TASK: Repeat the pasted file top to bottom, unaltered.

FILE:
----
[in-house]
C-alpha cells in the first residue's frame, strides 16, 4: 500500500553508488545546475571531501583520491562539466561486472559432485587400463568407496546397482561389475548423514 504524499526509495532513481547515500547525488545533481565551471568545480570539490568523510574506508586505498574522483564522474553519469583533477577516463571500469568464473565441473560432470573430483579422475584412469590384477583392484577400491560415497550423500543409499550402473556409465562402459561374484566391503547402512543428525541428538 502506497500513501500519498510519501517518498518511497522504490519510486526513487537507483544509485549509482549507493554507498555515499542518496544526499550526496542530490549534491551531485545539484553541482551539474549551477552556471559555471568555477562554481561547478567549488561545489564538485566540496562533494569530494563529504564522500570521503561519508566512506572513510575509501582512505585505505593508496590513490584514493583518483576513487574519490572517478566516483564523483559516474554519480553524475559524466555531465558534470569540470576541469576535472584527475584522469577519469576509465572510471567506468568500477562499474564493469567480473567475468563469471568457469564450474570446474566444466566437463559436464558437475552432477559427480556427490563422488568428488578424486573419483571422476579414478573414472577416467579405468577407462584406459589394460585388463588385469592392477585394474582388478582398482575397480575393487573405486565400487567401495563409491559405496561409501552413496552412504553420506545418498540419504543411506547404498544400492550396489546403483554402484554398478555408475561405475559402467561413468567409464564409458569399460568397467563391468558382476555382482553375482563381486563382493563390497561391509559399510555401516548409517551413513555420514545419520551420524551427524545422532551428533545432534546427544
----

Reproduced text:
[in-house]
C-alpha cells in the first residue's frame, strides 16, 4: 500500500553508488545546475571531501583520491562539466561486472559432485587400463568407496546397482561389475548423514 504524499526509495532513481547515500547525488545533481565551471568545480570539490568523510574506508586505498574522483564522474553519469583533477577516463571500469568464473565441473560432470573430483579422475584412469590384477583392484577400491560415497550423500543409499550402473556409465562402459561374484566391503547402512543428525541428538 502506497500513501500519498510519501517518498518511497522504490519510486526513487537507483544509485549509482549507493554507498555515499542518496544526499550526496542530490549534491551531485545539484553541482551539474549551477552556471559555471568555477562554481561547478567549488561545489564538485566540496562533494569530494563529504564522500570521503561519508566512506572513510575509501582512505585505505593508496590513490584514493583518483576513487574519490572517478566516483564523483559516474554519480553524475559524466555531465558534470569540470576541469576535472584527475584522469577519469576509465572510471567506468568500477562499474564493469567480473567475468563469471568457469564450474570446474566444466566437463559436464558437475552432477559427480556427490563422488568428488578424486573419483571422476579414478573414472577416467579405468577407462584406459589394460585388463588385469592392477585394474582388478582398482575397480575393487573405486565400487567401495563409491559405496561409501552413496552412504553420506545418498540419504543411506547404498544400492550396489546403483554402484554398478555408475561405475559402467561413468567409464564409458569399460568397467563391468558382476555382482553375482563381486563382493563390497561391509559399510555401516548409517551413513555420514545419520551420524551427524545422532551428533545432534546427544